In each case the seed is the same but the receptivity of the soil is different. The parable makes plain that in this present age there will not be universal reception of divine truth. And if the decline of the numbers regarding fruitfulness has any significance, the effect of the Word weakens as this age waxes older (1 Tim. 4:1; 2 Tim. 3:1-7; Rev. 3:14-19).

(2) The Wheat and Tares (Matt. 13:24-30)

In this parable it is the character of the seed and not the soil that is in view. Here the sower sows good seed in a field, but while his men are sleeping his enemy comes and sows the seed of tares (Gr. zizanion) among the wheat as well. A kind of darnel that resembles wheat in appearance but poisonous to man and plant eating animals (not poultry), and when eaten produces sleepiness, nausea, convulsions and even death (Vine's). Jesus identifies the field as the world; the sower as Himself, the "Son of Man;" the enemy as the devil; the good seed as the "sons of the kingdom;" the tares as the "sons of the evil one;" the reapers as angels; and the time of harvest being the end of the age. This parable reveals that in this present age both "wheat" and "tares" are allowed to grow together (often to the untrained eye, indistinguishably). That is, believers and unbelievers will together progress and will not be separated until the end of the age. At that time the "wheat" is gathered into the barn and the "tares" bundled up and burned. A judgment that parallels Matthew 25:31-46 when at the Second Advent of Christ the "sheep" and "goats" (those living on earth at that time) are separated -- the sheep (believers) are ushered into the Millennial Kingdom while the goats (unbelievers) unto everlasting judgment.

(3) The Mustard Seed (Matt. 13:31-32)

Here Jesus speaks of a small seed that grows into a very large tree, large enough even to nest the birds of the sky in its branches. Like the previous parable there is a form of abnormality included here. Unlike the future Millennial Kingdom, with its rule of righteousness which Christ will abruptly set up at His Second coming, this parable speaks to all of Christendom during this age and its sphere of profession which grows gradually from small beginnings to an organizational giant possessing great wealth and worldly prowess. Though the mustard seed intrinsically includes both believers and unbelievers, the unbelieving element is emphasized by the birds which come to nest in its branches once it has grown (cf. Dan. 4:20-22). Congruous with the first parable where it is birds that represent that which is antagonistic to the program of God during this age by snatching away the seed that was sown.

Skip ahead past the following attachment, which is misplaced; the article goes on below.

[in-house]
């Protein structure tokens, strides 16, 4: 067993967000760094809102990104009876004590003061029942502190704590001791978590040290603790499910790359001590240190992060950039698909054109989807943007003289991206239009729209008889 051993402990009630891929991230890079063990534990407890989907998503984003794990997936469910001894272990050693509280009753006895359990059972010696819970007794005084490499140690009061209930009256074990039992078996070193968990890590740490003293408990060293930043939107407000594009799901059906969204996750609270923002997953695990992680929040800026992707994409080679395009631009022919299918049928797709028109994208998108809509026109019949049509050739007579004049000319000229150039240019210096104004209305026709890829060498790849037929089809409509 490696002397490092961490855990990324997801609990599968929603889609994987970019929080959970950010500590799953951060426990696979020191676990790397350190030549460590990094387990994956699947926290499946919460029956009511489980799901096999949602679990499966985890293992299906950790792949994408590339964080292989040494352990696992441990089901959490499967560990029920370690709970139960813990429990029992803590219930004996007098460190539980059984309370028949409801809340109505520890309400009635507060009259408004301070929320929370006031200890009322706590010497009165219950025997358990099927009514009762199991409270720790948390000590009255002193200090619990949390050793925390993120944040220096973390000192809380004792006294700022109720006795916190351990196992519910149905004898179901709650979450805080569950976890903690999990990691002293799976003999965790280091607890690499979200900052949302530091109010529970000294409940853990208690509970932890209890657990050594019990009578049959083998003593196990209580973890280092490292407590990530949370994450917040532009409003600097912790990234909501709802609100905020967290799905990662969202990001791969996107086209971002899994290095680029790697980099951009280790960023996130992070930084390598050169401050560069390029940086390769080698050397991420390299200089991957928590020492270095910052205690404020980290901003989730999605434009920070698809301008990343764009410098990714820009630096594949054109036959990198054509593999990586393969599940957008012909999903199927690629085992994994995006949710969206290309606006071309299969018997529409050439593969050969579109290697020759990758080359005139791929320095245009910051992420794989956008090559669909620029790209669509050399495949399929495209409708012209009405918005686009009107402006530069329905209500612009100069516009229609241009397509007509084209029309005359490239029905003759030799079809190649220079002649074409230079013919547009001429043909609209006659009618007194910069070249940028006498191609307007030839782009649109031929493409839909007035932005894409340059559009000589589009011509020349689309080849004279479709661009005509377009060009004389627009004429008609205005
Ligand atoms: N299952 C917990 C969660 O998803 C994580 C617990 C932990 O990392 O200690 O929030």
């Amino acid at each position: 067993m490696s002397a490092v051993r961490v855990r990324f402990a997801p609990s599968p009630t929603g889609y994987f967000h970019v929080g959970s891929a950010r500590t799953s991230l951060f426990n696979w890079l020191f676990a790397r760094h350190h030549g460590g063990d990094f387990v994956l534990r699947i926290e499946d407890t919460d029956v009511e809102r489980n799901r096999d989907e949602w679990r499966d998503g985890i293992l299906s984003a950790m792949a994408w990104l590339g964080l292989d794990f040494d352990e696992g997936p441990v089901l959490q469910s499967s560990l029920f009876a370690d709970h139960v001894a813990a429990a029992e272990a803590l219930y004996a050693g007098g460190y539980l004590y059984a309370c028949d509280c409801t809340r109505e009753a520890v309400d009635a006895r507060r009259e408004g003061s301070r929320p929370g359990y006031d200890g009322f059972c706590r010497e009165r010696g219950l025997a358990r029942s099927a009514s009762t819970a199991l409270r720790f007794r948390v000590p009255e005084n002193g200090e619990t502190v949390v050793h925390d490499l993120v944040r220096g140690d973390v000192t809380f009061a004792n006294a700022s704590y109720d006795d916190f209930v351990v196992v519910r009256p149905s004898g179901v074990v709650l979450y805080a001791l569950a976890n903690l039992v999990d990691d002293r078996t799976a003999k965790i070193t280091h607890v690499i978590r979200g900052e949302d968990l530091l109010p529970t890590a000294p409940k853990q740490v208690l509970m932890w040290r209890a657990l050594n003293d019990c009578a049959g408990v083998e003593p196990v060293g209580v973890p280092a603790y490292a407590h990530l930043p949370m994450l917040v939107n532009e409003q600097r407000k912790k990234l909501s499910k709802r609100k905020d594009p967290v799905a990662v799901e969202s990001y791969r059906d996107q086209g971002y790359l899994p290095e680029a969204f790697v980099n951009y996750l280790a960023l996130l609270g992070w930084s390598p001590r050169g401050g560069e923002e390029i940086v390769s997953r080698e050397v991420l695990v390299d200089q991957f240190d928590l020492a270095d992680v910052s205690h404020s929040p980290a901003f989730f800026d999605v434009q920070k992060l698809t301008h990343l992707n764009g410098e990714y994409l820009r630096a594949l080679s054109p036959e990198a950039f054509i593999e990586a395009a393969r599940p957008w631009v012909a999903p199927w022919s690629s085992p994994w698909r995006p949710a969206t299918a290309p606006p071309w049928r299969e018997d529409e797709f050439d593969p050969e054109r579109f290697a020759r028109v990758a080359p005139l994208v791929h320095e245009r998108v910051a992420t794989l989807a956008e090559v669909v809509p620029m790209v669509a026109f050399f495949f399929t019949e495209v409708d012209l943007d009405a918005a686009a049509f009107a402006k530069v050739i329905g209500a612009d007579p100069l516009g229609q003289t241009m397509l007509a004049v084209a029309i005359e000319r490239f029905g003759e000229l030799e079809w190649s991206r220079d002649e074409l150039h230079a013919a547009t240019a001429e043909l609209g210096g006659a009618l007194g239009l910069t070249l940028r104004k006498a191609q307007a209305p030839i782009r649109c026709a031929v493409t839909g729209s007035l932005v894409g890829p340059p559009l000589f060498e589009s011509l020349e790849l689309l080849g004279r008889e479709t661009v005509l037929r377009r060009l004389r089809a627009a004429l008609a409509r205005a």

(4) The Leaven (Matt. 13:33-35)

In this parable Jesus depicts this present age as a woman who hides leaven in three pecks of meal until all is leavened. Leaven in Scripture always has a negative connotation. Israel was to eat unleavened bread for the Passover meal, and during the Feast of Unleaven Bread no leaven was to be found in the house of an Israelite for seven days (Exo. 12). Jesus warned His disciples to beware of the leaven of the Pharisees and Sadducees (Matt. 16), and the apostle Paul equates leaven with "malice" and "wickedness" (1 Cor. 5:8). In Galatians five he equates leaven with the introduction of false doctrine and warns the churches in Galatia with the principle that, "a little leaven leavens the whole lump of dough" (Gal. 5:9).

Similar to the warning of the Apostle, in this parable the meal represents that which is good being made of wheat rather than tares. However, this present age along with the professing church is permeated with false doctrine and unbelief manifested by various forms of wickedness and worldliness. The introduction of "leaven," representing outward profession rather than true inward faith, actually makes the church appear much larger than what it actually is. The professing church will continue in the world after the true Church (the Body of Christ) is taken out at the time of the Rapture.

(5) The Hidden Treasure (Matt. 13:44)